Michael Madigan was first sworn into the Illinois House 50 years ago this month. He ruled as speaker for 36 of those years, making him the longest-serving state House speaker in American history. His reign finally ended on Jan. 13, when Chris Welch was elected to replace him.
“He has been a dominant force for so long that very few of us can think of Illinois politics without the role of Mike Madigan,” says John Jackson, a political scientist at Southern Illinois University. “He dominated the House and, to a lesser extent, much of Democratic politics.”
Madigan’s tenure as leader finally ended due to a bribery and patronage investigation that has resulted in multiple indictments of his allies and associates. Madigan has not been charged with any crime. Republicans had complained for years that Madigan was a corrupt figure and the latest round of indictments led prominent Democrats to decide it was finally time for him to go.
Although Madigan’s fall from power was triggered by a corruption scandal, it’s emblematic of a larger generational shift in legislative politics. “Mike Madigan is definitely in the category of a kind of leader we’re never going to see again,” says Christopher Mooney, a political scientist at the University of Illinois Chicago (UIC).
Thomas V. Mike Miller Jr. of Maryland, who was the longest-serving president of any state Senate, died on Jan. 15, less than a month after resigning his seat due to health reasons and just over a year after leaving his leadership post. Miller’s body was lying in state at the Annapolis Capitol rotunda on Friday and buried on Saturday.
“In Maryland, you’re not going ever to be able to forget the impact of Mike Miller, when the Senate building is actually named after Mike Miller,” says Mileah Kromer, a pollster at Goucher College.
Leaders can come not only to dominate but also seem to define their chambers, running their internal operations, protecting members politically and speaking for the body in negotiations with the governor and the other house. Their passage from power, for whatever reason, spells the end of a particular era.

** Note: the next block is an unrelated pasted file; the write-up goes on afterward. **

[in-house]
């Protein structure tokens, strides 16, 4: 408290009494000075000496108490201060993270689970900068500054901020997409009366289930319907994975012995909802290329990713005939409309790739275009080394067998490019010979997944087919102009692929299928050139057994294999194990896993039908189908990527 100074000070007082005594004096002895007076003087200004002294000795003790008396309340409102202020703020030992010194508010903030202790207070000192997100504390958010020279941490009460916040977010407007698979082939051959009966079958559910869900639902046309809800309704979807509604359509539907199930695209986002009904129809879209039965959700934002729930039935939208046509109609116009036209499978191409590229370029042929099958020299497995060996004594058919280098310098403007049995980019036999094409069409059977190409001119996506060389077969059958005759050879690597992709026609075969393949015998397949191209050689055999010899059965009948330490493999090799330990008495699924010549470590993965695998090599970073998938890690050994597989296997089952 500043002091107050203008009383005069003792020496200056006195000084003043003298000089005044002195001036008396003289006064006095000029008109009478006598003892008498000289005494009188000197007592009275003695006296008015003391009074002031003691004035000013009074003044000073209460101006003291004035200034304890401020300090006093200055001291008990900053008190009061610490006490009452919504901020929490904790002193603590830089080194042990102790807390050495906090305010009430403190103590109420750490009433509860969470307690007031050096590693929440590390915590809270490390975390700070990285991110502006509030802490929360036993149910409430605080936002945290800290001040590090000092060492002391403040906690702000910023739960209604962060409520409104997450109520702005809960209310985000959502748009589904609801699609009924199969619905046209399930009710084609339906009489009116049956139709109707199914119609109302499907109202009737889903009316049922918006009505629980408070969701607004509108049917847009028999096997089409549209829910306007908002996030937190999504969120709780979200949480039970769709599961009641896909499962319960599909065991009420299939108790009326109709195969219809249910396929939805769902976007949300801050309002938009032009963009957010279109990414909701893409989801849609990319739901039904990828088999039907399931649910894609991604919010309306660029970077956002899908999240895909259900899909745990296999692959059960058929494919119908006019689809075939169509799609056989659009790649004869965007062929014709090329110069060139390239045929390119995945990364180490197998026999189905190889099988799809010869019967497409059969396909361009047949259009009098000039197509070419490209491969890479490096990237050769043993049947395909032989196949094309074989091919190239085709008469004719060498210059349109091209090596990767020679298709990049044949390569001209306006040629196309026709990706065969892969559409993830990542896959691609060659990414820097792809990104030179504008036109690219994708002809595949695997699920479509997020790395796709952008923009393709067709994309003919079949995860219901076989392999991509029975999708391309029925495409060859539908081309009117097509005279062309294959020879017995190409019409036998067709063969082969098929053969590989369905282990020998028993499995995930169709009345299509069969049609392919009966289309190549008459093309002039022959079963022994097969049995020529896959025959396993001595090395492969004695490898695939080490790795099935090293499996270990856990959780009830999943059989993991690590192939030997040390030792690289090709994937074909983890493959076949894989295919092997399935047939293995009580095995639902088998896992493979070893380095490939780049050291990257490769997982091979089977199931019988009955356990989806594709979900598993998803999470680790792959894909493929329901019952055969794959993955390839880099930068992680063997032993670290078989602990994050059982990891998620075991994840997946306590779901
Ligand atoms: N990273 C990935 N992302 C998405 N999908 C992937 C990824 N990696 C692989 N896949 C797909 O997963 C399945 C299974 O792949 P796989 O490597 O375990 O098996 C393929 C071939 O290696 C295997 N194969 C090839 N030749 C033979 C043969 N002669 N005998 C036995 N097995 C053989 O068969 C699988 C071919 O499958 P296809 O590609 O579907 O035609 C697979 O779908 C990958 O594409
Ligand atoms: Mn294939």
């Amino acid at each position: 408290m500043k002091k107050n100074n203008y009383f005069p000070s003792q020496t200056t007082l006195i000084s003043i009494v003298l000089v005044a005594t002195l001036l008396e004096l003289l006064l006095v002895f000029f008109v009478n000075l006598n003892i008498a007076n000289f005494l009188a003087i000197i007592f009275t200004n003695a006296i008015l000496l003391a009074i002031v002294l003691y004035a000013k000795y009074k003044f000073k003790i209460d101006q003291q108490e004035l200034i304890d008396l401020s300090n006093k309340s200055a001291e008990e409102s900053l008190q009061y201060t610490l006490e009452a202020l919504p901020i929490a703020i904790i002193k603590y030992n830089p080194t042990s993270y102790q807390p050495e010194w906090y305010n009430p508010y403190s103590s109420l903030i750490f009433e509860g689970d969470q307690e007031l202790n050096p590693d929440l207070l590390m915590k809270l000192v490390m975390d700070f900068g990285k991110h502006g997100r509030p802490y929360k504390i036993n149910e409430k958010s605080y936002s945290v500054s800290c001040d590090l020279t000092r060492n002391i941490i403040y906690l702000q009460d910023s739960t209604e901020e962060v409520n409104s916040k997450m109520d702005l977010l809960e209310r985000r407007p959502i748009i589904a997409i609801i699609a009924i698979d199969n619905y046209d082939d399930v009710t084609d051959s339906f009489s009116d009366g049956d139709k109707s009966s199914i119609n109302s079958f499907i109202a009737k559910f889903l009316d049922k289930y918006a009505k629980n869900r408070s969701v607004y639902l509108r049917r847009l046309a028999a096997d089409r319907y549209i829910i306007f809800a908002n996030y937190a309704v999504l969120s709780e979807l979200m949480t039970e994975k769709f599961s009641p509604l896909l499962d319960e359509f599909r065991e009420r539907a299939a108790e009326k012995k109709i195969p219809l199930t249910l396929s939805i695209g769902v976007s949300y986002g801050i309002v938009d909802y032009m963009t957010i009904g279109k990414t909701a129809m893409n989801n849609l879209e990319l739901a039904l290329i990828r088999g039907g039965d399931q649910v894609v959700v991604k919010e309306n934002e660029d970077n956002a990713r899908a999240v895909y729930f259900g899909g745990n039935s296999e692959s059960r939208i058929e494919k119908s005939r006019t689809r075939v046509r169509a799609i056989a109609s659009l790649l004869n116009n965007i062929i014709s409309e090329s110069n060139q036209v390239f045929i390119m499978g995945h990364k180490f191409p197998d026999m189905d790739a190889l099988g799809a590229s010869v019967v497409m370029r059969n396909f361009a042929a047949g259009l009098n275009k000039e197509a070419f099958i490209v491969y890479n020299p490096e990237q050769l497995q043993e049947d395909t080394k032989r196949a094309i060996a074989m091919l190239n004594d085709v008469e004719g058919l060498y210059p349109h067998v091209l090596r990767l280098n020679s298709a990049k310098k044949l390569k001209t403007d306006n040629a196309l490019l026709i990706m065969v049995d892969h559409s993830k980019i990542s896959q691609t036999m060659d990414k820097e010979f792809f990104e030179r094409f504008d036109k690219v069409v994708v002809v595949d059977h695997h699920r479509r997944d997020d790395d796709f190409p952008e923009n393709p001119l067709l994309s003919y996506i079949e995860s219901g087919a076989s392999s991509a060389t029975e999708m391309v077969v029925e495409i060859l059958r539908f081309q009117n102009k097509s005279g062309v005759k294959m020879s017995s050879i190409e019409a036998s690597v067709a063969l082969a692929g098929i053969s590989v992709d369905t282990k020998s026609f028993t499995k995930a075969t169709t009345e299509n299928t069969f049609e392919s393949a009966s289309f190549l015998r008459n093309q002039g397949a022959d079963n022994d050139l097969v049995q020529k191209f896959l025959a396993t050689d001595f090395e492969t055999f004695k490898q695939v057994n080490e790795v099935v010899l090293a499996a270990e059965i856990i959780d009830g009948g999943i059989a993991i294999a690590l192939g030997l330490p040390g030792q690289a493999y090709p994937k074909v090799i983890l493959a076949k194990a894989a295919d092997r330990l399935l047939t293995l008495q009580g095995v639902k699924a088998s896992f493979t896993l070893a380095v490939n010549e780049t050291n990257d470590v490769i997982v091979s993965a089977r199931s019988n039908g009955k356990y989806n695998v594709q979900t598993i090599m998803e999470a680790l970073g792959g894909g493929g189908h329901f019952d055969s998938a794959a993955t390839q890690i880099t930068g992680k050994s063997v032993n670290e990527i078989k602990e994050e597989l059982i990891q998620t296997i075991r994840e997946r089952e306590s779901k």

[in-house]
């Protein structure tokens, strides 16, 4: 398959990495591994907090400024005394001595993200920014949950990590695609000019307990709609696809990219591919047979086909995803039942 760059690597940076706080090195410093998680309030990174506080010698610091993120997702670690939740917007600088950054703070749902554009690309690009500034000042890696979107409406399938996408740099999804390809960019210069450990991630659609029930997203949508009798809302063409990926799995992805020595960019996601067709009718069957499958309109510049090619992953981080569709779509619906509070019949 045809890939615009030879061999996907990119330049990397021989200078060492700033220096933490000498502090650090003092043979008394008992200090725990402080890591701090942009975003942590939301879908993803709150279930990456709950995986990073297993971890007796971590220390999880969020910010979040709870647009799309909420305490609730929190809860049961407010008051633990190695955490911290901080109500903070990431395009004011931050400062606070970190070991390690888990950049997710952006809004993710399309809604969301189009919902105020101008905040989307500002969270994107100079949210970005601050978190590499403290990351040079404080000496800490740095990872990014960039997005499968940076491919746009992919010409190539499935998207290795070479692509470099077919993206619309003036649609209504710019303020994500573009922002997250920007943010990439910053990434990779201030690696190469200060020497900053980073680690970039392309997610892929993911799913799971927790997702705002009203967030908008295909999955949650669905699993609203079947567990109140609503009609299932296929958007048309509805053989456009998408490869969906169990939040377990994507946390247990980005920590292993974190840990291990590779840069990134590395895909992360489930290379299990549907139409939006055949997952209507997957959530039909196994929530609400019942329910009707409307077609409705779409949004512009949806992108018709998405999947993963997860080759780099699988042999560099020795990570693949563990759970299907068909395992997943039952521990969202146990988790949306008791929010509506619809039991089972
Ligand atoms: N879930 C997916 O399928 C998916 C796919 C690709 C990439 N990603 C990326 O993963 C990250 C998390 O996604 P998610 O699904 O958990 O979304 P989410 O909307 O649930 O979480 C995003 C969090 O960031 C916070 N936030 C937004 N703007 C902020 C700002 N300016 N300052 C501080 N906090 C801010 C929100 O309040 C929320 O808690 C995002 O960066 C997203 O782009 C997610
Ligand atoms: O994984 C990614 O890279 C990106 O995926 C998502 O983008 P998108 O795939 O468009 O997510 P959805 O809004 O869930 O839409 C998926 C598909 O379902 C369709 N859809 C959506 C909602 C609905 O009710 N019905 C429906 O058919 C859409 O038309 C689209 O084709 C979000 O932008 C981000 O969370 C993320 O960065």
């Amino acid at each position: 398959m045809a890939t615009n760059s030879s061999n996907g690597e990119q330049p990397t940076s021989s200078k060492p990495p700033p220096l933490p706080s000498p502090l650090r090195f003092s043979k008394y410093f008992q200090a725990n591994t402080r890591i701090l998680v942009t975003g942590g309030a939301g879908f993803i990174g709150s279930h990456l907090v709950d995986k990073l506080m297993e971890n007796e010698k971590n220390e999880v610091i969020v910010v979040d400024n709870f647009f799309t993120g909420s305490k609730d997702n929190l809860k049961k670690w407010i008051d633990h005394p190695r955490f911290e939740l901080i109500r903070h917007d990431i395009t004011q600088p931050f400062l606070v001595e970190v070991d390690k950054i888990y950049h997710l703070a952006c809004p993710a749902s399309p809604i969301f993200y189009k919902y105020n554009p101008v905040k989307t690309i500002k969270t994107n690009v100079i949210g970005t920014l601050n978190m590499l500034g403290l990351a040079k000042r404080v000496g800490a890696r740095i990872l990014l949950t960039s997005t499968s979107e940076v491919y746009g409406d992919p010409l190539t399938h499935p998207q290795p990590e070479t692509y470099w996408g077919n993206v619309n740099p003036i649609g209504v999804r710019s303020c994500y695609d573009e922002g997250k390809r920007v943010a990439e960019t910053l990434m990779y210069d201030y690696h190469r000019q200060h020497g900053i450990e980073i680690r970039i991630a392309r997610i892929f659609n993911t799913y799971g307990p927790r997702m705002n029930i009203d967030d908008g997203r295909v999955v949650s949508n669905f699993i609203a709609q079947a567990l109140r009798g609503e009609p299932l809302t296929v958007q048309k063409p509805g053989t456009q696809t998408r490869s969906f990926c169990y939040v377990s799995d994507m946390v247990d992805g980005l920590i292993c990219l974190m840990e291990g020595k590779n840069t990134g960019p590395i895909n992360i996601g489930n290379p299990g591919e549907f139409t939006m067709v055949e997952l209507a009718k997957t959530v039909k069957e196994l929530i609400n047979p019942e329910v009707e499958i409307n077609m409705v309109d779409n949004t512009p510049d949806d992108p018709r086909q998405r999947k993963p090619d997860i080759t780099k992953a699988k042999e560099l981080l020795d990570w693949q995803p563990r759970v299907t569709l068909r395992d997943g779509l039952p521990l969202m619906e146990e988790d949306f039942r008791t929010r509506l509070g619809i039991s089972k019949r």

That doesn’t mean they can’t be replaced. Some longtime leaders will acknowledge that when they were newcomers, their chambers were ruled by individuals who seemed irreplaceable at the time. Even the names of those prior leaders, however, might not be remembered by today’s junior members.
None of the current members of the California Assembly or Ohio House served with Willie Brown or Vern Riffe, for example. They were such dominant and long-serving leaders that their very presence was used as a symbol to help convince voters to enact term limits back in the 1990s.
“When a leader leaves, as with any change, people fear it, but then we just get by,” Mooney says. “There are plenty of competent people to do these things, so it’s not like it’s going to fall apart. On the other hand, it’s not like things automatically become great.”
Why Madigan Had to Go
Republicans had long chafed under Madigan’s iron rule of the Illinois House. During his term as GOP governor, Bruce Rauner referred to him as a dictator more than once.
Madigan ran an old-fashioned patronage operation, placing people in jobs that helped Democrats retain their majority, which in turn helped drive clients to his law firm. Madigan’s legislative office was served with a subpoena last July as part of a federal investigation surrounding Commonwealth Edison, which allegedly directed $1.3 million in contracts and payments to Madigan associates.
At the time, Democratic Gov. J.B. Pritzker said that, if the allegations were true, Madigan “must resign.” Pritzker, along with Dick Durbin and Tammy Duckworth, the state’s two U.S. senators, all called last year for Madigan to step down as chair of the Illinois Democratic Party.
Madigan was used as a lightning rod during the successful campaign to defeat a ballot measure in November that would have created a graduated income tax in Illinois, a top Pritzker priority. Madigan still intended to run for another term as speaker. A group of 19 House Democrats, however, said they would never support him.
“Democrats should see this defeat as the bill coming due for decades of cronyism, corruption, ghost payrolling, insider deals and all the other hinkiness that gives Illinois its reputation as the most politically dishonest state in the nation,” Edward McClelland wrote in Chicago magazine. “The federal investigation into Madigan for pressuring ComEd into hiring his lackeys was the final bag of garbage into a dumpster the Democrats' couldn't shut the lid on, allowing the stench to spread all across the state.”